Sorry to go off topic, but how does one obtain organic matter?

I wouldn't dare have a compost heap here as it would be breeding heaven for snakes?

Relying on the 'right' plants is problematical - as it depends on sun/shade etc.

Additionally, how does one find fine clay particles? Another genuine question as I'd love to add some clay to the soil to retain water.

I bought a lavender plant once (only time I've seen it sold here) and it quickly died. Not sure whether it was not enough/too much water or too much sun.

The only shrubs that survive well in v dry soils are frangipani and bougainvillea in my experience.

Looking for clay particles - if not available at a nursery which i doubt then find some clay and dilute in water and then apply the water infused clay to the sand. There is also a clay available for use in sealing dams and ponds called Bentonite (sorry i don't know the Thai word for it) that if used sparing could be used as an absorbent. Also Vermiculite or Perlite commonly used in Hydroculture could be used instead of clay .

Organic matter can be added by not only compost but by tilling in coconut fibre, grass clippings as somebody else suggested, green manure crops may be worth a trial, or any other "organic material one finds in the garden. It will take time and some effort but it will work.

There are many different forms of composting - i doubt if all of them would attract snakes . A Barrel compost tumbler bin may be one solution.

" Relying on the 'right' plants is problematical - as it depends on sun/shade etc."

That is why i suggested looking at coastal sites and the vegetation it will support ,particularly if the base growing medium is sand. One always has to consider sun /shade and other factors when planting out a garden.

I've never seen clay particles, vermiculite or perlite in the garden centres I've visited, probably because they buy their plants rather than growing their own?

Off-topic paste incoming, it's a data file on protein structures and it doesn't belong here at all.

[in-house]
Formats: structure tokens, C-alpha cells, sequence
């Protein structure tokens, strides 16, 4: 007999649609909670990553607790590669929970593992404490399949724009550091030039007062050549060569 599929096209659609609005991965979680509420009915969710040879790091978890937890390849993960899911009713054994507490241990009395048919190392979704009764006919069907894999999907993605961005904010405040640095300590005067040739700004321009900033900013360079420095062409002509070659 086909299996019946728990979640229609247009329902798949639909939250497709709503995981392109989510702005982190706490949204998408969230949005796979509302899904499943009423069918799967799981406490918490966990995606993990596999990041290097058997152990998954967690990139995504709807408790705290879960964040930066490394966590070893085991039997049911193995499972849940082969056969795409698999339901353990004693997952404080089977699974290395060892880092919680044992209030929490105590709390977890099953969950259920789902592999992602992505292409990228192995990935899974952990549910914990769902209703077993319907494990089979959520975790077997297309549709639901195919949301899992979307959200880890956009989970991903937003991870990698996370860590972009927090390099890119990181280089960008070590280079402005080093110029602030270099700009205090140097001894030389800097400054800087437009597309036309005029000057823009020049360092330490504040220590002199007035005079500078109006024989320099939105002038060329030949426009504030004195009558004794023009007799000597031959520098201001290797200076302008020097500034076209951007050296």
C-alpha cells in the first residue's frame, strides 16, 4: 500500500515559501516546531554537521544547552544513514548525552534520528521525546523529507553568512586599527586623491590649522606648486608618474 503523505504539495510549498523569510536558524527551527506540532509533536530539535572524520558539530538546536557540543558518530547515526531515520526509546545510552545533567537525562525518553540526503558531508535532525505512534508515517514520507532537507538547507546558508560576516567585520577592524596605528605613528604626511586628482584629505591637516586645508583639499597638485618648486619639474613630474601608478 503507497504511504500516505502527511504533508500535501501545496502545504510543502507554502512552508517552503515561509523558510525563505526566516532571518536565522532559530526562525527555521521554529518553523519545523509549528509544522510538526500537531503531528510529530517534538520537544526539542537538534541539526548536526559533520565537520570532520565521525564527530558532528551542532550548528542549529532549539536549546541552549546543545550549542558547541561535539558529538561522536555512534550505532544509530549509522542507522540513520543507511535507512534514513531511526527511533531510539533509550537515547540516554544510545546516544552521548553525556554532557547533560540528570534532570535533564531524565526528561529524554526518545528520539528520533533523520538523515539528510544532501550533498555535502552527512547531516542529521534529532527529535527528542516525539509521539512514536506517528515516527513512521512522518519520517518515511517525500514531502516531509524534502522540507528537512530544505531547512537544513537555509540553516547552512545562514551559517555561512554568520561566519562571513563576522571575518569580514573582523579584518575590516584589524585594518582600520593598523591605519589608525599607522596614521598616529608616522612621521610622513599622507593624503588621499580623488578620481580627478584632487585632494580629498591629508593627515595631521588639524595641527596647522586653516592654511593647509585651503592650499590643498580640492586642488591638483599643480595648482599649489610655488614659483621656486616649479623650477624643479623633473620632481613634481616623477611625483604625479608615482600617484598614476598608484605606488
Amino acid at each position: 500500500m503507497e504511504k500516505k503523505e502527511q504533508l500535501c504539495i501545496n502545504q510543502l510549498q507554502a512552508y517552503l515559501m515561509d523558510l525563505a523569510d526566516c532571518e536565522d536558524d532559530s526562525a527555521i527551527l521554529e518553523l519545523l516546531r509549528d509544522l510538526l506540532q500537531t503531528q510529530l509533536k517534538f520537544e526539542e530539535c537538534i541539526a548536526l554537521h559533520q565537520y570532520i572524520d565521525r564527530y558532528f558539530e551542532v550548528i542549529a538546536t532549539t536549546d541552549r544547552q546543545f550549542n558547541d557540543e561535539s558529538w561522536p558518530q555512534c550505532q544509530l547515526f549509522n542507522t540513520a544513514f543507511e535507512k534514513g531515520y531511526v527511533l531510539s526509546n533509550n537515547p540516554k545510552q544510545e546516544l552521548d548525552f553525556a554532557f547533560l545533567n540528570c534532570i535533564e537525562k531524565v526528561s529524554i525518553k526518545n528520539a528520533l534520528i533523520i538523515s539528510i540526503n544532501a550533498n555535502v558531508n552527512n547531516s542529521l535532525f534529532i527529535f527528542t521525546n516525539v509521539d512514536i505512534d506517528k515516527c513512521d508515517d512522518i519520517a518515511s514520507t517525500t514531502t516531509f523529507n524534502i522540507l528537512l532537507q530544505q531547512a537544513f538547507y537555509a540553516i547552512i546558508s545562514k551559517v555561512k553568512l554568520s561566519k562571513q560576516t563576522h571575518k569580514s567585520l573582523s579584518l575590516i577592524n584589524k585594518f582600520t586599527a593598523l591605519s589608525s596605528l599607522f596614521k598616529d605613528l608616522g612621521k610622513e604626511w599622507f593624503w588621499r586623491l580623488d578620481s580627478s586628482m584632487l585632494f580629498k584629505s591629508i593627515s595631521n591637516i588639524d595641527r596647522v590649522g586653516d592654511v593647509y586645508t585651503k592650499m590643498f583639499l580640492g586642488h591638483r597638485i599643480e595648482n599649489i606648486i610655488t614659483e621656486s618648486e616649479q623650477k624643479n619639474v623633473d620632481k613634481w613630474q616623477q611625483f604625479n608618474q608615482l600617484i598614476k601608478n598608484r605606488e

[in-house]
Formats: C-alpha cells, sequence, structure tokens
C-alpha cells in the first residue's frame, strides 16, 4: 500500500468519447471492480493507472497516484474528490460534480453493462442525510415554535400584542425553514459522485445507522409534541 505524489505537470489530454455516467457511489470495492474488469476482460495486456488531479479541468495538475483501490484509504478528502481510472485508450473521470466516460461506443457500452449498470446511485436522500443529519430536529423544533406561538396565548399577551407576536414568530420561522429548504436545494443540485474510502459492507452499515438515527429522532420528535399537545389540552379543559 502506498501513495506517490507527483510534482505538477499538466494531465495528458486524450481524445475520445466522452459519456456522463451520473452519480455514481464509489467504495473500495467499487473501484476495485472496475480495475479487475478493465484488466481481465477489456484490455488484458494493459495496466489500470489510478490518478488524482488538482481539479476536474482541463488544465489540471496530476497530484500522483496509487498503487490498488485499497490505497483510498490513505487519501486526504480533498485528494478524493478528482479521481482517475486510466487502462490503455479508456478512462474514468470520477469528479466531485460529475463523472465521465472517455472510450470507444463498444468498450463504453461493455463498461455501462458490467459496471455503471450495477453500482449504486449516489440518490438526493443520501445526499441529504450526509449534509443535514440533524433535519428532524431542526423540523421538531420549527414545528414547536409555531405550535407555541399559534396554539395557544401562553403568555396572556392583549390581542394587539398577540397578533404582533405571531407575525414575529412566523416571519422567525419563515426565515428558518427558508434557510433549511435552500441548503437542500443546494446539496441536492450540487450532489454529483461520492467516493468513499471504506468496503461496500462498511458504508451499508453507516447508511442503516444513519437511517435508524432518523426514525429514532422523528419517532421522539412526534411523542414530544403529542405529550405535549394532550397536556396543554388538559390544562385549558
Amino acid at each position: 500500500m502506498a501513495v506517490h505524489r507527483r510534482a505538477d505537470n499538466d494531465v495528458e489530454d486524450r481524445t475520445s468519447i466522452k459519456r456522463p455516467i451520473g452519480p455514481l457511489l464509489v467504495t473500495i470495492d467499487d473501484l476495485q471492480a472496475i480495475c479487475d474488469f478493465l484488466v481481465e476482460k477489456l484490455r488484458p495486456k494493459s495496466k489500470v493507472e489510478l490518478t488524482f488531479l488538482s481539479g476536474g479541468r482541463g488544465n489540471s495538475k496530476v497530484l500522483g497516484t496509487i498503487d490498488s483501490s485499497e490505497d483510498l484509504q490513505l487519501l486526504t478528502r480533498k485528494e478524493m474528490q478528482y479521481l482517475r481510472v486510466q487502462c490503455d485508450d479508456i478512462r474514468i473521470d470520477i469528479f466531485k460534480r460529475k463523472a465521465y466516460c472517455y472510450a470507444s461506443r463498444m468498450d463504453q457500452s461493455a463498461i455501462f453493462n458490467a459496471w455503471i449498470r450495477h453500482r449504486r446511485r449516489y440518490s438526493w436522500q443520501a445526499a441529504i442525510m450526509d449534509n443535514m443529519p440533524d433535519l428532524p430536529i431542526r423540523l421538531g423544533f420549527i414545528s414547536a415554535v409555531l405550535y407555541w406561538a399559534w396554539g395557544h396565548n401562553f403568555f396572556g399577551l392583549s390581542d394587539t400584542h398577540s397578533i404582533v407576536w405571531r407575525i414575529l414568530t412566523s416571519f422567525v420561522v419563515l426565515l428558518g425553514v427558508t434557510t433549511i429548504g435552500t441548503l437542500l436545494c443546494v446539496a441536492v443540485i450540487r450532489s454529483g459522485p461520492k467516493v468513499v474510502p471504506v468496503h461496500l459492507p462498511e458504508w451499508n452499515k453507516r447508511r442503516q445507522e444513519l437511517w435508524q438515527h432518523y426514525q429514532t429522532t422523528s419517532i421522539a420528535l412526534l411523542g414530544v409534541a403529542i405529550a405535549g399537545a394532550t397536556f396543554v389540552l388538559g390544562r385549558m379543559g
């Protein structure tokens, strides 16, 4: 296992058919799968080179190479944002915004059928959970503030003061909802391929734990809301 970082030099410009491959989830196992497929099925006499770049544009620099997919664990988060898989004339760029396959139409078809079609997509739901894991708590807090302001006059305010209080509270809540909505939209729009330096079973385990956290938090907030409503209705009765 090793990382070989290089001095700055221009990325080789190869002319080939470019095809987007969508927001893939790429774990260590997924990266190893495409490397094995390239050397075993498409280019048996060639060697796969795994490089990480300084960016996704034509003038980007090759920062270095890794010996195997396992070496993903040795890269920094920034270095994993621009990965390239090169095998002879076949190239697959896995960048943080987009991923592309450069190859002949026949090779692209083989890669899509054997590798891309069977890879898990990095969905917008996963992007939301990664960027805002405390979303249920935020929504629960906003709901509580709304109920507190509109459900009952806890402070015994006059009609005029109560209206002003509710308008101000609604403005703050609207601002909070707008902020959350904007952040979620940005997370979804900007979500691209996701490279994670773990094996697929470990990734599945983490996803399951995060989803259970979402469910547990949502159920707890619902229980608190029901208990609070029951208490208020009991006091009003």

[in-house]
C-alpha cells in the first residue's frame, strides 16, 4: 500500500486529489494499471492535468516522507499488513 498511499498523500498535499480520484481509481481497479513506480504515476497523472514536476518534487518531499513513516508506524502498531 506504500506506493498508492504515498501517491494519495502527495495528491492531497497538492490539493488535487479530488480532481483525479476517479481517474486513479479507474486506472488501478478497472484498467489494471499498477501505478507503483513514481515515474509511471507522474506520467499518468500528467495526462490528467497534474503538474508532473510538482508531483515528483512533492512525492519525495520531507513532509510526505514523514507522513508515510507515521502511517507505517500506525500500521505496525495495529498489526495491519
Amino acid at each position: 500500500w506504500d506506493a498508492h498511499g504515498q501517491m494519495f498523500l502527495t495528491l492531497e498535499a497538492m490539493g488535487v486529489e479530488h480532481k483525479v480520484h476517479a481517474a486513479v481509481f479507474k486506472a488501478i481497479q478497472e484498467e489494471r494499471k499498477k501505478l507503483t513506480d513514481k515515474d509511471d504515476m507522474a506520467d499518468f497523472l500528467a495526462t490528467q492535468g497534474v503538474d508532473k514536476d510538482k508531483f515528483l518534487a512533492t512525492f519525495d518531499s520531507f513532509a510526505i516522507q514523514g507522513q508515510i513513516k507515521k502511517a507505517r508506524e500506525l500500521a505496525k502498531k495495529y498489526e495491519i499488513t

Similarly, I haven't seen a barrel compost tumbler bin here - but I could ask on the Phuket forum where the compost bin, clay particles etc. are are sold here. I had a tumbler compost bin in the UK and the 'compost' was always v liquidic, but that was a v different climate - and it didn't matter as it was still a great fertiliser and the tiger worms (?) bred like mad!

Off topic - which reminds me of a horror story biggrin.png . I moved a new, plastic compost bin into a spare, unheated bedroom one winter - thinking that it would be too cold for the supplied worms out in the garden. The spare bedroom was obviously too hot for them, as one morning I discovered hundreds of worms were climbing/had climbed out of the bin and were all over the floor!

Back on topic, I live v close to the coast and few plants or shrubs thrive because the soil is so dry - partly due to the soil and also because the trees suck out any moisture.

There's a shrub with large, yellow flowers (sorry, no idea of its name) that flowers well despite the dry soil - but it takes a while to get established and flower- if its left to its own devices (i.e. not watered).

I am certain i have seen small bags of vermiculite or perlite in Big C or was it Tesco in the garden section but buying it in small bags is only suitable cost wise for pots or using for propagating . Maybe the hydroponic section/forum may be useful for larger quanities.

I must admit i had to laugh about all the worms evacuating the bin . What a mess finding them all.

Being a handyman i would have built a tumbler compost bin out of one of those blue drums with a bar through the centre. Mount it off the ground so you can turn it .You could be as fancy as you like or keep it basic . A hinge and catch on a simple door and you have a tumble compost bin.

With the leaves i would be just using them as mulch. They will slowly break down plus help in keeping some moisture in the soil - how much depends on the situation/location. You can run the lawn mower over a pile of leaves to make them smaller and easier to mulch. In such a climate as Thailand i could never work out why mulch is not used more - apart from it appearing to be untidy to some.

Hope that is some help.

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Xen, Overherebc and others have some good suggestions for gradual soil improvement. But you have inherited an ongoing challenge with this situation and I would offer a more extreme option.